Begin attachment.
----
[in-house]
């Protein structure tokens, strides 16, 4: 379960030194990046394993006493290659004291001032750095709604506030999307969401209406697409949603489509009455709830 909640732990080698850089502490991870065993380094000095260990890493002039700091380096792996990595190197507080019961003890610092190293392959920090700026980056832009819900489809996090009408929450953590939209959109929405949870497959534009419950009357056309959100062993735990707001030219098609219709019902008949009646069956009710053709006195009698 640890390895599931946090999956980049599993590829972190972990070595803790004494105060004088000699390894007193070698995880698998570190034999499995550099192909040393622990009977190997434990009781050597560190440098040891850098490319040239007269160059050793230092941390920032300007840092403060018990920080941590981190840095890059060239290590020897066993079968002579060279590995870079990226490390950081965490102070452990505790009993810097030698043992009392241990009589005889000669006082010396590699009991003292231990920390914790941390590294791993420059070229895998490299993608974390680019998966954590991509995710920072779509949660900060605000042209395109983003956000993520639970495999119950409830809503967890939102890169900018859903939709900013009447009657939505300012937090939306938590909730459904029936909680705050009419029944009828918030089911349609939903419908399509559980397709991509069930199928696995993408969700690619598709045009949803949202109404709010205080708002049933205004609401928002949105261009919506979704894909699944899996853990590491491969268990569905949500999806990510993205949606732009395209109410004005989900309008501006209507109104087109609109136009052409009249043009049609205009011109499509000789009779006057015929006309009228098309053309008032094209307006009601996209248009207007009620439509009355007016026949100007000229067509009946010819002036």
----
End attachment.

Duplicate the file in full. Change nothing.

[in-house]
């Protein structure tokens, strides 16, 4: 379960030194990046394993006493290659004291001032750095709604506030999307969401209406697409949603489509009455709830 909640732990080698850089502490991870065993380094000095260990890493002039700091380096792996990595190197507080019961003890610092190293392959920090700026980056832009819900489809996090009408929450953590939209959109929405949870497959534009419950009357056309959100062993735990707001030219098609219709019902008949009646069956009710053709006195009698 640890390895599931946090999956980049599993590829972190972990070595803790004494105060004088000699390894007193070698995880698998570190034999499995550099192909040393622990009977190997434990009781050597560190440098040891850098490319040239007269160059050793230092941390920032300007840092403060018990920080941590981190840095890059060239290590020897066993079968002579060279590995870079990226490390950081965490102070452990505790009993810097030698043992009392241990009589005889000669006082010396590699009991003292231990920390914790941390590294791993420059070229895998490299993608974390680019998966954590991509995710920072779509949660900060605000042209395109983003956000993520639970495999119950409830809503967890939102890169900018859903939709900013009447009657939505300012937090939306938590909730459904029936909680705050009419029944009828918030089911349609939903419908399509559980397709991509069930199928696995993408969700690619598709045009949803949202109404709010205080708002049933205004609401928002949105261009919506979704894909699944899996853990590491491969268990569905949500999806990510993205949606732009395209109410004005989900309008501006209507109104087109609109136009052409009249043009049609205009011109499509000789009779006057015929006309009228098309053309008032094209307006009601996209248009207007009620439509009355007016026949100007000229067509009946010819002036």